Modeling Uncertainties in Weather

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Here is a common scheduling issue. Offshore oil drilling in Gulf of Mexico can be affected by bad weather and in particular, hurricanes. In the case of hurricanes, drilling is shut down and crews are evacuated to an onshore location. While the severity of hurricanes can vary the impact is still largely the same (shutdown, evacuation, startup) so the main issue is what is the probability that a hurricane will occur. In addition, hurricanes can only occur during a specific period: in the Gulf of Mexico the hurricane season runs from June to November with peak intensity generally in the late summer early fall. In the example below, we can see that the range of non-working days in a particular period can vary year to year. So how do we model this risk?

One of the solutions is to use a time-dependent global risk “Hurricane”. This risk would only affect activities performed during the hurricane season. It would be possible to assign a statistical distribution for the moment of risk. In this case, we might use a normal distribution: as hurricanes are most likely to occur in September/October. However, using a time dependent global risk requires that is has a specific risk impact. For example, a fixed or relative delay, or restart the activity. The problem with this approach is that the impact could vary widely for different activities. Impacts would depend on the actual calendar day when hurricane occurs. For example, if a hurricane occurs during a weekend and holiday, the delay may be shorter.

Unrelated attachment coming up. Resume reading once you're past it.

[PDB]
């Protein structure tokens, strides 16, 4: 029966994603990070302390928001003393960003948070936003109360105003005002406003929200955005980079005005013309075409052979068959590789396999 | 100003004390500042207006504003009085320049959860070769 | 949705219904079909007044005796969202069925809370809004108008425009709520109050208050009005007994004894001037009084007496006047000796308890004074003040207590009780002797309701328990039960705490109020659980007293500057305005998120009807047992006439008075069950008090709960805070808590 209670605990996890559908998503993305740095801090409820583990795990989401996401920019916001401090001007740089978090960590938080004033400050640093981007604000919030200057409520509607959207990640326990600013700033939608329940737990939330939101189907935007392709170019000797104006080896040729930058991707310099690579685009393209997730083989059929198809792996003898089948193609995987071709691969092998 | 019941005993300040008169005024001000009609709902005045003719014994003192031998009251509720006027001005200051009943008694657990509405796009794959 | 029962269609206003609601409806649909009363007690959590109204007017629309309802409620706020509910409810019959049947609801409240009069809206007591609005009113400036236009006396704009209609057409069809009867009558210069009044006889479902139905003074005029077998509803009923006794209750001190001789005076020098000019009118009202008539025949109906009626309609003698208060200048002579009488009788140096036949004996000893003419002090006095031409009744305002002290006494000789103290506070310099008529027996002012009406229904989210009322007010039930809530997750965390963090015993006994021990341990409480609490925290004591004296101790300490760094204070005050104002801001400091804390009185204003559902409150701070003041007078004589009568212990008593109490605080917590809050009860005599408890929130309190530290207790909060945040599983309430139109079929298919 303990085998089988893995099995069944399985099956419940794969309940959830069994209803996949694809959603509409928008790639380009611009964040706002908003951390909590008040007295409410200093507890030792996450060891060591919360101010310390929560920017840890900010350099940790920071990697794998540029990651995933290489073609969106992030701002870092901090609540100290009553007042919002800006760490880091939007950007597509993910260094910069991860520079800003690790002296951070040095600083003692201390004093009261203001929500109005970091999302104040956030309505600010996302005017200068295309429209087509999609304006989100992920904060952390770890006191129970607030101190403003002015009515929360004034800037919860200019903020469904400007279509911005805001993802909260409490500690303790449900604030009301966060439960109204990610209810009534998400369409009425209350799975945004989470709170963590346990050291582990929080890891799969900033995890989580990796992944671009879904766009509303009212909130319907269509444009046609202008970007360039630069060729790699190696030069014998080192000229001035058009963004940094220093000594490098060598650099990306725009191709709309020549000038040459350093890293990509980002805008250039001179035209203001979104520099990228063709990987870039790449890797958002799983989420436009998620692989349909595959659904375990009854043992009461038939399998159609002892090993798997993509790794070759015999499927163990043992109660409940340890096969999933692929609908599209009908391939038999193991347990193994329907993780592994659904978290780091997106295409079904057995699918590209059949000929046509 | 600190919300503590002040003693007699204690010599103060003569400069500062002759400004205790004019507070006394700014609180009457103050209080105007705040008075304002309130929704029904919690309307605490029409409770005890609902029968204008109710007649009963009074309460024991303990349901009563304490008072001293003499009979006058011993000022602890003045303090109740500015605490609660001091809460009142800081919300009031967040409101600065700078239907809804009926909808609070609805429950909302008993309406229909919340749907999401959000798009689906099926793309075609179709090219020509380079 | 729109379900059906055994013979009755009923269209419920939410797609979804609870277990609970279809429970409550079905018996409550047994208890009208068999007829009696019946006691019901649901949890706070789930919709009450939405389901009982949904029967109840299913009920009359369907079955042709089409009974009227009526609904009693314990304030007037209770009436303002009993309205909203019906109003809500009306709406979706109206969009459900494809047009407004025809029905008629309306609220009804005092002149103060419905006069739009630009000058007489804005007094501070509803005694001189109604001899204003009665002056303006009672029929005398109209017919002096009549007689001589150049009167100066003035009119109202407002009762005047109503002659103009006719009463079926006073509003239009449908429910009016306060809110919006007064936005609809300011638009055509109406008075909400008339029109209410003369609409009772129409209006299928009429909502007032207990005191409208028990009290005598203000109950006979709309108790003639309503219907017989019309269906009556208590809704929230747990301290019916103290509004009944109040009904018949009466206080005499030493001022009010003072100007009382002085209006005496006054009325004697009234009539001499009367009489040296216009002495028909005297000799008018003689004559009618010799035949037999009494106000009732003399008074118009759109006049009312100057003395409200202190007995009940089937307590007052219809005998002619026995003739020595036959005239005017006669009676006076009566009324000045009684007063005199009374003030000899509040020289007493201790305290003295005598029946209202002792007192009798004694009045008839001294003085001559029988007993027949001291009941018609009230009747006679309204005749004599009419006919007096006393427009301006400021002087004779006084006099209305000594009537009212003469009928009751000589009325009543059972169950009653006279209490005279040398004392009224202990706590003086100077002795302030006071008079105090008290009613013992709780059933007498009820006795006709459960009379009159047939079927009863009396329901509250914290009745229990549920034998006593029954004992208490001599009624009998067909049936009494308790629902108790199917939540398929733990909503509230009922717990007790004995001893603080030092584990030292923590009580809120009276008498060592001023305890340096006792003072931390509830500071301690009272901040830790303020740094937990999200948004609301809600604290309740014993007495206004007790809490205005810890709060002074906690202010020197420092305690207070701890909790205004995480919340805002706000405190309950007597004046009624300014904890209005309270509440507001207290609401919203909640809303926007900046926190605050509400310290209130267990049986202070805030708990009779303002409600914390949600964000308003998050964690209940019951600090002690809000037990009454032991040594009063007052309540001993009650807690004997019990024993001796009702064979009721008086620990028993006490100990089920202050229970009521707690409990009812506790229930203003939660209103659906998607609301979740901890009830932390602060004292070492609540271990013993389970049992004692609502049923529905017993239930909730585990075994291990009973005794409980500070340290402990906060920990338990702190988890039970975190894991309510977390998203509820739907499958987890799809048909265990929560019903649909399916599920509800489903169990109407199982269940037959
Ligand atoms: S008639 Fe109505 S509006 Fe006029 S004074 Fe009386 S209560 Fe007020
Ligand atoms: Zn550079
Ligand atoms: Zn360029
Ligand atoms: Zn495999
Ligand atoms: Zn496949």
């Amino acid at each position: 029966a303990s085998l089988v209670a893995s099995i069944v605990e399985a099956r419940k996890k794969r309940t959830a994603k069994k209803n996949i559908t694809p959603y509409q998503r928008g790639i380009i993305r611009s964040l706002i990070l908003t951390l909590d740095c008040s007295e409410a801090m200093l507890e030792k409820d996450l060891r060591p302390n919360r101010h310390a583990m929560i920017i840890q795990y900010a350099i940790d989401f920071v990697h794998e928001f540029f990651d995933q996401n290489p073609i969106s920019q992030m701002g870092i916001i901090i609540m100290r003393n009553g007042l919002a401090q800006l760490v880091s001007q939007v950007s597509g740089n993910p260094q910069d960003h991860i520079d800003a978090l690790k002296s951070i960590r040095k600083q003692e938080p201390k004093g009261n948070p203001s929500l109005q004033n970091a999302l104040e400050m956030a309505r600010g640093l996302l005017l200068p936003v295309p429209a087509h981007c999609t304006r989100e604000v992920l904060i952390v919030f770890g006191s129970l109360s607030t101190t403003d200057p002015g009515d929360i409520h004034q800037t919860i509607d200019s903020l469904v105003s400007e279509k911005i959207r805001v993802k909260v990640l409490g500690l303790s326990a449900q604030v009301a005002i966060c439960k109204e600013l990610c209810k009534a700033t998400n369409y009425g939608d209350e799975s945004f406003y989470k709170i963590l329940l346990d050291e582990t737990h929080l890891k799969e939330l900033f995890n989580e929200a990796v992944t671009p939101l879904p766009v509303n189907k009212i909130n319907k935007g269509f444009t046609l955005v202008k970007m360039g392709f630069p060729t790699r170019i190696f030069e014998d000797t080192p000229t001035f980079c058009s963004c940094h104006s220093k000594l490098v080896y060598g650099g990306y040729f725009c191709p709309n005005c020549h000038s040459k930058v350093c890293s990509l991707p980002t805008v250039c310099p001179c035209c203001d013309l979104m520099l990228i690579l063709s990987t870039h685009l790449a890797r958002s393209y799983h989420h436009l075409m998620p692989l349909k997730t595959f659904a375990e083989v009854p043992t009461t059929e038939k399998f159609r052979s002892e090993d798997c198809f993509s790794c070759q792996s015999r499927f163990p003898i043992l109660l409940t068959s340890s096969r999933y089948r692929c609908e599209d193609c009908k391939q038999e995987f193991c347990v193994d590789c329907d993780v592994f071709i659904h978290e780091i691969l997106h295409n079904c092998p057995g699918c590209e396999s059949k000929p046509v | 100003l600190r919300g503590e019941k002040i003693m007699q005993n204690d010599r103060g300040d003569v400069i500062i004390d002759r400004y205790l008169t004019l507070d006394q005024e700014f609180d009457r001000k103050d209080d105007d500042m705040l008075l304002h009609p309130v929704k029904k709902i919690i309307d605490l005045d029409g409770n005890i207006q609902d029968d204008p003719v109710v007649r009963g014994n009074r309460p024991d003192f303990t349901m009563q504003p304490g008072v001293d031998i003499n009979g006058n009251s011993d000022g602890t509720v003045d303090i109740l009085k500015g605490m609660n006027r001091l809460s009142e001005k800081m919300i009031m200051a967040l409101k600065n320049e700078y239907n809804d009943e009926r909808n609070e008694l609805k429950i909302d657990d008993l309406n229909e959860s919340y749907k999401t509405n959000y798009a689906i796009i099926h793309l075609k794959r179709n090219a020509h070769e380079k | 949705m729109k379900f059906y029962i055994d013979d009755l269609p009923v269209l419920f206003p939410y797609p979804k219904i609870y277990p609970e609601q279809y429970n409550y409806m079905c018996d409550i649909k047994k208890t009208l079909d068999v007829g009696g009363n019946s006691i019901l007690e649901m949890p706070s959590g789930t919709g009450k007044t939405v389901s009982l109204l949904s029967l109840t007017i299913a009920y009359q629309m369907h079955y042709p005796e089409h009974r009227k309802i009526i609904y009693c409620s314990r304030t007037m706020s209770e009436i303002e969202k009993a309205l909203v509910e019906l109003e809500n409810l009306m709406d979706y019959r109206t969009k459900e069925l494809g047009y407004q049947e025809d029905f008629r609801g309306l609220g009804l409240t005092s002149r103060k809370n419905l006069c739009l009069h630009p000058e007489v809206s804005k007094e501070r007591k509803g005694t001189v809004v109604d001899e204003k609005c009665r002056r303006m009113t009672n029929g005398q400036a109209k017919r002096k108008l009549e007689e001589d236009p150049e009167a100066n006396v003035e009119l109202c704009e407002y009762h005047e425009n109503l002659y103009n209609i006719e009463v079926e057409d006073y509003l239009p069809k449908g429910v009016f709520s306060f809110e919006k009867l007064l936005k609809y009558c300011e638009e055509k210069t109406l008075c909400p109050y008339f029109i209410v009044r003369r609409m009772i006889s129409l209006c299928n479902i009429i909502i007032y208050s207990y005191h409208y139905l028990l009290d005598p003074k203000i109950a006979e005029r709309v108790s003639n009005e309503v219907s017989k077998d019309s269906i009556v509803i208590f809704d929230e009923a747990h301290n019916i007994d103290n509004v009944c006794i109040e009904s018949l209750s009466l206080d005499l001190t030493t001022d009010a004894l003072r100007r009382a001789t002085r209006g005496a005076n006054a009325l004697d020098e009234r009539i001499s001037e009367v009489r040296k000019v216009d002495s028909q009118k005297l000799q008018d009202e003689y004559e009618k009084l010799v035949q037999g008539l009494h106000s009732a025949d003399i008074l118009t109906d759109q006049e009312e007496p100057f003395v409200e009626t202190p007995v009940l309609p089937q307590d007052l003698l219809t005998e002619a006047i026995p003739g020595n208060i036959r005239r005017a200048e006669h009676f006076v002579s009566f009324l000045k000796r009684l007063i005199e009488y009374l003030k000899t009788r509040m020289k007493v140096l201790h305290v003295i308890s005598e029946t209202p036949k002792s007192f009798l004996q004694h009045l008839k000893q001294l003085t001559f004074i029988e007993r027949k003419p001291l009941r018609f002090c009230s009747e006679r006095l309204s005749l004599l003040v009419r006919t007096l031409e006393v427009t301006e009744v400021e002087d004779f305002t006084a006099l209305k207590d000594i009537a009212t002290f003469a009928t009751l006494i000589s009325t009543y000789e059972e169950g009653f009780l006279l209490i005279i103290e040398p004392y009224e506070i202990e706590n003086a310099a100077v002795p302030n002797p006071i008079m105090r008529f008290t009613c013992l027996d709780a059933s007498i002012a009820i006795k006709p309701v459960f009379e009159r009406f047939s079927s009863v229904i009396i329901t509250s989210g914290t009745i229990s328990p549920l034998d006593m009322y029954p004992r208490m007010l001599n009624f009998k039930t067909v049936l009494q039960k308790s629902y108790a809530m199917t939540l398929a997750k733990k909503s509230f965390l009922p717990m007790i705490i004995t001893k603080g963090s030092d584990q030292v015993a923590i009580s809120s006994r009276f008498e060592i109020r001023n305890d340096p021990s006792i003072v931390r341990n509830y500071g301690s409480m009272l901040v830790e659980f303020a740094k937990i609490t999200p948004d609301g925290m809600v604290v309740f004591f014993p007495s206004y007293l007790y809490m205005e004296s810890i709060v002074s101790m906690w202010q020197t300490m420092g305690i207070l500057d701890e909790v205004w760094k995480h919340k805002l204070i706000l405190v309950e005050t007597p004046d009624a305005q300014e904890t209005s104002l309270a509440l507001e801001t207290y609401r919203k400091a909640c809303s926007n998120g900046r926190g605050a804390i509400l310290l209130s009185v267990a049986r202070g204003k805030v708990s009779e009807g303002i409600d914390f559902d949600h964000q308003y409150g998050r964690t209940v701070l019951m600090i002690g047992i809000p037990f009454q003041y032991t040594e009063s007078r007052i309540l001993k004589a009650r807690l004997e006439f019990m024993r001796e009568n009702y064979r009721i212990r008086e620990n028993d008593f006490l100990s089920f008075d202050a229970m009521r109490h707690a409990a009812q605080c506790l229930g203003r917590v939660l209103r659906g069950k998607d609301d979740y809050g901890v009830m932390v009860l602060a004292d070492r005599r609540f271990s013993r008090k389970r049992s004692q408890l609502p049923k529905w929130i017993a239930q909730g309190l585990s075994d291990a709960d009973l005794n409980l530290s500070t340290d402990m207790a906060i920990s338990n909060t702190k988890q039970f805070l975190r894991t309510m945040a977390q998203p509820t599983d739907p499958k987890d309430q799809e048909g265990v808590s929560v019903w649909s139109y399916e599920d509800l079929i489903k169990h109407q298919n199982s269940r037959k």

Another proposed solution to weather modeling is to create a calendar or several calendars that would include non-working days or other restricted schedules that could occur during a hurricane. Once we have developed these “weather” calendars, we then have to assign a probability to how often they will be in effect during a project. For example, we could create a “Hurricane calendar” that has 5 non-working days in September. Through our research we know that there is a 10% chance of a hurricane occurring in this area during September. Therefore, during a Monte Carlo simulation, the “Hurricane” calendar would be used as the project calendar in 10% of the iterations and the standard project calendar in the remaining 90%.

In project scheduling calendars can be assigned to:

  • Complete projects (project calendar)
  • Individual tasks
  • Resources

In each case, it is possible to have a probabilistic calendar. Probabilistic project calendars can be used to model other issues in addition to weather. For example, we can create a resource calendar that models the unavailability of a particular resource. If we know that a particular resource will most likely be absent 20% of the time in June, we can create a calendar to model the non-working time and have it run on 20% probability during Monte Carlo simulations.

In project risk analysis software applications, you don’t need to define probabilistic calendars explicitly. Instead, you could use a weather modeling tool and define number of non-working days and probability of interruptions because of weather. The tool would then create probabilistic calendars automatically. 

To read how weather calendars are implemented in RiskyProject software click here